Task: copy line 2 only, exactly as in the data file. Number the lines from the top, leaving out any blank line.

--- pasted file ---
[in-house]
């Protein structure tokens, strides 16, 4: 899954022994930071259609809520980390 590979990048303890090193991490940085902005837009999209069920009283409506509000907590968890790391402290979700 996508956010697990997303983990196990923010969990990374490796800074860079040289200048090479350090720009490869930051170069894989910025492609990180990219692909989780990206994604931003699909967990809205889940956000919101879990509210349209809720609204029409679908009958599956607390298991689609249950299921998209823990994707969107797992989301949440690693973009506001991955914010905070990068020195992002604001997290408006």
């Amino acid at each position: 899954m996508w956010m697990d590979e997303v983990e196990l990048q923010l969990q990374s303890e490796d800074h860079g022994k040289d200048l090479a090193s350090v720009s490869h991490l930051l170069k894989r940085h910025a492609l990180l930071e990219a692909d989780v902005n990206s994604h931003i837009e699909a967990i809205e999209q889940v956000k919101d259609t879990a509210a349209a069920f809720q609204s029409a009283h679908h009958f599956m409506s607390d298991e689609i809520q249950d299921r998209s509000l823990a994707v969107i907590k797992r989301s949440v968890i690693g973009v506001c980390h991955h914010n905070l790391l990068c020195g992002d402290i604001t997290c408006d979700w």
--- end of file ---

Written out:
């Protein structure tokens, strides 16, 4: 899954022994930071259609809520980390 590979990048303890090193991490940085902005837009999209069920009283409506509000907590968890790391402290979700 996508956010697990997303983990196990923010969990990374490796800074860079040289200048090479350090720009490869930051170069894989910025492609990180990219692909989780990206994604931003699909967990809205889940956000919101879990509210349209809720609204029409679908009958599956607390298991689609249950299921998209823990994707969107797992989301949440690693973009506001991955914010905070990068020195992002604001997290408006």